Explore The Ease of Poaching. Your Fish and Your Guests Will Love You For it.

Main Course / April 24, 2018

Liquid +Temperature +Love. = Success. Really. Poaching is one of the easiest methods for cooking meat. It is a technique that once mastered makes so many recipes elegant and worry-free. EVEN FISH.

“Oh, sure, sure. You make it look so easy, Camine.”

Because it is… When I arrived at the market, I had planned to make almond dusted baked cod, but the cod at the market smelled fishy. Which, fresh fish should have no smell at all. Do you understand? There should be no odor other than a briny freshness. (Yes, I should do a blog just on choosing fish. Stand by!) So, then I had to keep looking. And when I saw this exquisite trout in the case, which was firm, and perfect, and FRESH, I thought how lovely it would be to poach it. Plus I already had coconut milk in my cart.

​Then I got all geeky and excited about flavors, (because coconut milk is such a great flavor vehicle.) So I decided I would add some mint and basil, and the perfect curry. And then sear some orange peppers with shallots, and… boy that butter lettuce or gorgeous! (By the way, found these filets and more at Sprouts in Ballantyne in Charlotte NC. Awesome place!)

Picture Picture
Frequently, when I “experiment,” I summon friends over to help sample my first-time creations. We just about fell off our chairs this was so astonishingly balanced and surprisingly complex. So much of that is because moist-heat cooking like poaching keeps dryness from entering the equation. The fat in the coconut milk holds on to the food, and emulsifies all the good stuff, offering a luxurious sensation of flavors you can’t resist.
Just a couple inches below this gorgeous photo of simmering, steaming loveliness is your happy place to download or copy the whole shabang. Look good? Luckily all the “details” are in the recipe. Like the addition of the wilted shallots and orange pepper, and how starting with a little melted butter makes you a star. And why tri-color quinoa is as fun to say as it is to eat…and…and…

Mint, Curry, & Coconut Poached Trout

With Seared Shallots and Peppers over Tri-Color Quinoa

Serves 4


4 fresh trout filets, with skin on. About 1.25 to 1.5 lbs
4 T each finely chopped fresh basil, and fresh mint leaves
1 13.5 oz. can full fat coconut milk. (Lite can be used but it won’t work as well.)
¾ t high quality curry powder. I used Penzeys brand
Juice of ½ a lemon, or about 2 t
¾ orange pepper cut into thin strips
½ small shallot cut into thin slices
2 T grape seed oil, or other light, high-heat oil
3 T salted butter
Appx 2 t kosher salt and 1 t black cracked pepper
1 ½ C cooked tri-color quinoa


  • Prep the trout by cutting through the middle of the skin holding the two opposing filets together, if connected. Pat dry. Season with salt and pepper. Set aside.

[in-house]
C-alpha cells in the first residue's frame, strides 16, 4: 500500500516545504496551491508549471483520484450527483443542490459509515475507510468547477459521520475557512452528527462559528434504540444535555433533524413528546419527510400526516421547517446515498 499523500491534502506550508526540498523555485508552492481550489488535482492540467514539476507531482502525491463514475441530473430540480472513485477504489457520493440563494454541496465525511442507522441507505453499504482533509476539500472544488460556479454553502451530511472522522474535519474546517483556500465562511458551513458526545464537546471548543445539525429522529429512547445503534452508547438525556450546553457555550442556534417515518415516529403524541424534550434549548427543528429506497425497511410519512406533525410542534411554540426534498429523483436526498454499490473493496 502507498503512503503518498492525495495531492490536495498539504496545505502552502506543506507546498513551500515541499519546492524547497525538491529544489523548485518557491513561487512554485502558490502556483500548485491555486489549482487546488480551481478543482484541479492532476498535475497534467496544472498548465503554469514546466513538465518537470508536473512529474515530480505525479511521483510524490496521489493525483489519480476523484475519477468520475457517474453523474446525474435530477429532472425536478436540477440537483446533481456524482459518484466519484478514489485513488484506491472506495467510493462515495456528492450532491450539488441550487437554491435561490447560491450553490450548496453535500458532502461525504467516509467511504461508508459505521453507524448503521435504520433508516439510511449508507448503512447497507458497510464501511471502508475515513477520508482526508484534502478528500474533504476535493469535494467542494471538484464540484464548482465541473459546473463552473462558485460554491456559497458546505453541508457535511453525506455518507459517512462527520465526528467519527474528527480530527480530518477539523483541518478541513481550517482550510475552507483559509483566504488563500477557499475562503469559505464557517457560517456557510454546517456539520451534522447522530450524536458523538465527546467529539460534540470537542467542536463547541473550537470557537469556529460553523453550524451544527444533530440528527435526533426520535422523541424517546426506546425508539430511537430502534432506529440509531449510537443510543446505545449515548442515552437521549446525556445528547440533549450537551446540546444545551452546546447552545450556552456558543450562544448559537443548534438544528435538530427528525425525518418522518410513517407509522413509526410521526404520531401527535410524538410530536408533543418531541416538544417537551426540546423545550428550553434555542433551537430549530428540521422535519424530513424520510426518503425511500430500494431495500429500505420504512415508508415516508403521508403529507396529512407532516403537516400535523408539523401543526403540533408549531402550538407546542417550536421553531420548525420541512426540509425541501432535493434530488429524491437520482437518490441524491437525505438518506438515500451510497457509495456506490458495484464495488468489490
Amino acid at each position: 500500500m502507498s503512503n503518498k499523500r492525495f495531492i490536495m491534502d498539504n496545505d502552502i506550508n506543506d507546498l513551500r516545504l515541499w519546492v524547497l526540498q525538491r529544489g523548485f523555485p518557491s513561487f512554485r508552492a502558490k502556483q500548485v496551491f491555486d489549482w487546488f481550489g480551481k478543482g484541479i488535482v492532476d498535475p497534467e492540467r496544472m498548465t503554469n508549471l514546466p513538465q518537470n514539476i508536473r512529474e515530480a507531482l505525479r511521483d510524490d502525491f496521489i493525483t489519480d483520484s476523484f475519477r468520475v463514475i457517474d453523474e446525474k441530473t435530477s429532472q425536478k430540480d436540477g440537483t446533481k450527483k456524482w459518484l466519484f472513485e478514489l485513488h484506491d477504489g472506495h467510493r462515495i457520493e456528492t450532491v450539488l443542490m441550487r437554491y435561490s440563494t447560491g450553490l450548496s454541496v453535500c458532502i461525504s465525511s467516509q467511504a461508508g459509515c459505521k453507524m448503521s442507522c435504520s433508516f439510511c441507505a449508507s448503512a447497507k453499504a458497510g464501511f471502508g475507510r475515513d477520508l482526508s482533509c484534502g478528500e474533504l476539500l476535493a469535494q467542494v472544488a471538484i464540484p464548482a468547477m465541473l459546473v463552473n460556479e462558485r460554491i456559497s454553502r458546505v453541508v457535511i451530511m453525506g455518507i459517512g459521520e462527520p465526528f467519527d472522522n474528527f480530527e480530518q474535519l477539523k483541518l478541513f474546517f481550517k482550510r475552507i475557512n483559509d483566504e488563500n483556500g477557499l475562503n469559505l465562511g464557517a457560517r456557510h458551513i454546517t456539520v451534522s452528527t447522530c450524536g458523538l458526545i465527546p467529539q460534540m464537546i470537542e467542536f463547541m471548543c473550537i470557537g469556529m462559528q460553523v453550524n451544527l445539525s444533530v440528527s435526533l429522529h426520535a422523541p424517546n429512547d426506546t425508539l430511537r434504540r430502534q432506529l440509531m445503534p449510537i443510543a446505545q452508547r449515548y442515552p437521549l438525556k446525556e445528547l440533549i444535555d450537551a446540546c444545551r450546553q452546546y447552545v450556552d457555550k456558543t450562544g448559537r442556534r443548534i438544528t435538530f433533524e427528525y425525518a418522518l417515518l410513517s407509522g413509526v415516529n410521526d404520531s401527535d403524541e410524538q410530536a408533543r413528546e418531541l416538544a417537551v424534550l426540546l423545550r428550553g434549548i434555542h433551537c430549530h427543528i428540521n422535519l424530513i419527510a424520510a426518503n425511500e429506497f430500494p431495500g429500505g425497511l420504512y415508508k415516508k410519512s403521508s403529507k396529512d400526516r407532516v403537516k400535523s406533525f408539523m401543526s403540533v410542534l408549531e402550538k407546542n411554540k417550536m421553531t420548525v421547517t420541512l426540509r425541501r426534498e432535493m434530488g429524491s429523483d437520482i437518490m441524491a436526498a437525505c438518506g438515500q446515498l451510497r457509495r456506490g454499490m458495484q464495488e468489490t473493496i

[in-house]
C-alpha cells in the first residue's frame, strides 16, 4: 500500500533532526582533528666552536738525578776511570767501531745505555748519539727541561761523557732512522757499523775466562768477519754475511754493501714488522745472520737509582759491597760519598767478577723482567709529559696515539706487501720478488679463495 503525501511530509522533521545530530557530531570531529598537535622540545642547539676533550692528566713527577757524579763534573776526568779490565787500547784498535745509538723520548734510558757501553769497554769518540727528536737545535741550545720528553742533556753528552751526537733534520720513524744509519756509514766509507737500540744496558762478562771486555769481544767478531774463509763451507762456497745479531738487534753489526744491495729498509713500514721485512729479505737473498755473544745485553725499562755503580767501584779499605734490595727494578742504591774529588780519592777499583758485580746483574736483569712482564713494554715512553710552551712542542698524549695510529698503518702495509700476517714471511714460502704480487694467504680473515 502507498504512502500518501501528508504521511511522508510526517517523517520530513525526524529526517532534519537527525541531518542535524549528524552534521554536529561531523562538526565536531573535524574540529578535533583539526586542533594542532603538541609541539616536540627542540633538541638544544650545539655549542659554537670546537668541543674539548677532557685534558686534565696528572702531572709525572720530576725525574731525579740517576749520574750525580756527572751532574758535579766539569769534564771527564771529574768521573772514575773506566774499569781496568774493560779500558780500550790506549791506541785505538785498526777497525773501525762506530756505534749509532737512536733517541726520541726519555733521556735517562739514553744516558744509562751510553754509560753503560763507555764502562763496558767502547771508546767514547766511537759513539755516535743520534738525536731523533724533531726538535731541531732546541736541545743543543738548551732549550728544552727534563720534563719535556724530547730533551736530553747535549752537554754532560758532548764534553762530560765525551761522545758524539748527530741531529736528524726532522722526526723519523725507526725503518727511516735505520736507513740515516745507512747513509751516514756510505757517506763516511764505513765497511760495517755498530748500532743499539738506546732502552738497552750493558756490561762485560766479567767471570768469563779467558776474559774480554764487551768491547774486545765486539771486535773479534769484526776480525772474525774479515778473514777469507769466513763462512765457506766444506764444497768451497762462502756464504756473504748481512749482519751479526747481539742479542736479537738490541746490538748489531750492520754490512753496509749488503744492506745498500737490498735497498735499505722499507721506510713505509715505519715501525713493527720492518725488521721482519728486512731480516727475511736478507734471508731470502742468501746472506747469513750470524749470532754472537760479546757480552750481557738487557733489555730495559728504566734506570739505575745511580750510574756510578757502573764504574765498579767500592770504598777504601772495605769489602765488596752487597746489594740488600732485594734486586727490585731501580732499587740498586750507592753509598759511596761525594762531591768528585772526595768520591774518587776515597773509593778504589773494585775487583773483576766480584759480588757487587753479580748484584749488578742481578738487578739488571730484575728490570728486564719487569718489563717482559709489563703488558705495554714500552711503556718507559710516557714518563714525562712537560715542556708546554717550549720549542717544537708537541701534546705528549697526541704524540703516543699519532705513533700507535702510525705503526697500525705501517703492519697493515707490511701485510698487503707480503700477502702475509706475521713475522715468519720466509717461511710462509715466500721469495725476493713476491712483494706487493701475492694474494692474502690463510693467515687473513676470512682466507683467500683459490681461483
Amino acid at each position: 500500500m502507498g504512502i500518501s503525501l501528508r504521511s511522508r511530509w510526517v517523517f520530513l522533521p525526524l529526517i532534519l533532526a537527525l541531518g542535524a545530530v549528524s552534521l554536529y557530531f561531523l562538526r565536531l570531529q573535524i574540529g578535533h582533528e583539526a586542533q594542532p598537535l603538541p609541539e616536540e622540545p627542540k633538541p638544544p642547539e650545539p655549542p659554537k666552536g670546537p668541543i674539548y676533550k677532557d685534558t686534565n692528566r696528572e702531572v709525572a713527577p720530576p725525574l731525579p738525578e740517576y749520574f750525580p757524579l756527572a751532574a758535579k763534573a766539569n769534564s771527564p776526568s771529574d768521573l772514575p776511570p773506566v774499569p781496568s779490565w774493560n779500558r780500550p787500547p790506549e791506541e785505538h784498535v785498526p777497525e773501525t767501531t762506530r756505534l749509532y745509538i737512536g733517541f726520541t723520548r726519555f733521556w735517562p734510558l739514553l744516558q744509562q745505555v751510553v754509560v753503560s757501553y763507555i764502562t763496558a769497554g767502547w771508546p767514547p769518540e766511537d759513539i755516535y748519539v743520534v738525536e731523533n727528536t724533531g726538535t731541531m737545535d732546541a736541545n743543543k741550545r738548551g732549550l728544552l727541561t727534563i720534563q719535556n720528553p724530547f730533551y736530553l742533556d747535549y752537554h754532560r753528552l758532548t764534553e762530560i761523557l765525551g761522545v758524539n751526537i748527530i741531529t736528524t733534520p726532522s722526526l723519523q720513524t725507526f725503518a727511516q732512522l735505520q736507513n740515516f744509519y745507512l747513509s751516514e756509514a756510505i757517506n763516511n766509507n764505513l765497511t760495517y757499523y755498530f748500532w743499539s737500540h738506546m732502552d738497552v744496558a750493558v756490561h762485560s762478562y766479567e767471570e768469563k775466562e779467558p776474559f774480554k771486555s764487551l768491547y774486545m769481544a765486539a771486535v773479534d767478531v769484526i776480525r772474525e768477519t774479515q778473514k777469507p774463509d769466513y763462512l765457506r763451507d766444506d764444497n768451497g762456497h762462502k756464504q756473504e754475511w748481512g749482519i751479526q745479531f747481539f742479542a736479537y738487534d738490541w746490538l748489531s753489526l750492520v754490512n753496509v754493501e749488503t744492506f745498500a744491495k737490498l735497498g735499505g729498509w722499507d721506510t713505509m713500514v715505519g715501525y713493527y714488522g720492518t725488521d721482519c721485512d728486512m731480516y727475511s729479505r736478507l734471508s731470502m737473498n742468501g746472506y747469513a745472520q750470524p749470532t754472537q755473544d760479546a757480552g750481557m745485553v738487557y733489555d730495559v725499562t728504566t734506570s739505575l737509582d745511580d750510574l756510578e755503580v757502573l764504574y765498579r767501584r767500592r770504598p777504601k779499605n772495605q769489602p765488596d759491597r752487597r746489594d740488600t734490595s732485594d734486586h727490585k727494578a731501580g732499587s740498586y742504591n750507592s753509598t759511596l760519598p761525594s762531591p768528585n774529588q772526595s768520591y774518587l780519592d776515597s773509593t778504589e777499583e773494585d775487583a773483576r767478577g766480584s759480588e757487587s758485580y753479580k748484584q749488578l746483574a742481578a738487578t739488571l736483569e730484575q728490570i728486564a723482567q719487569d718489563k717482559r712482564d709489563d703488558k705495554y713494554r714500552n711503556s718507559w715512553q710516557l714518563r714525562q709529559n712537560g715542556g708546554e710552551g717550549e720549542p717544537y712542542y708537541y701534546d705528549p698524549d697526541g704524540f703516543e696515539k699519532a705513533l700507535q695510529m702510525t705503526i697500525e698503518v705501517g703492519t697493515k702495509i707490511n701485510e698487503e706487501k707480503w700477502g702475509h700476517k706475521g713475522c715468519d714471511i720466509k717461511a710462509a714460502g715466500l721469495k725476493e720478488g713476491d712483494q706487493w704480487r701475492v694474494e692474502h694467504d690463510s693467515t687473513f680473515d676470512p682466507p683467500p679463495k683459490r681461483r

• Empty the coconut milk into a mixing bowl. Whisk to incorporate the fat and milk together if it has separated. Microwave for about 30 seconds to warm. Add about 2 T of the chopped basil, 2 T of the chopped mint leaves, the lemon juice, the curry powder, and a generous ½ t of salt and about ¼ t black pepper. Whisk well. Stir and set aside.
  • In a large metal sauté pan, heat the oil to shimmering. Add the shallots and orange pepper and then lower heat to medium high. Stir until shallots are wilted and barely begin to brown. Remove and set aside. While pan is hot add the butter. When melted add the trout, skin side down to sear. Starting with the skin side down will make it easier to flip the fish. When you see a slight bit of opacity on the outside edges of the flesh of the fish, after about 2 minutes, gently flip the fish over with a long and wide spatula so that each filet stays intact. Lower heat to medium high, and add all but about ¼ C of the coconut milk mixture. (That’s just how it worked out! I didn’t need more…If you are adding additional filets and cooking for 6, you can use all of the herb-curry-milk mixture.) Let the fish poach in the liquid for about 4 minutes.
  • To serve place a bit of the quinoa on the plate. I recommend a bit of a bowl-type plate like a bistro plate, because the sauce is thin and you don’t want it running away from the food. You want it floating there under the fish. Now place a filet on top of the quinoa, and then top with a serving of the peppers and shallots, dividing what you cooked evenly on all plates. Ladle the sauce that is in the pan over the fish letting it puddle at the bottom. Then garnish with the rest of the chopped mint and basil. — Serve with a Pouilly-Fuissé, or dry Rosé.

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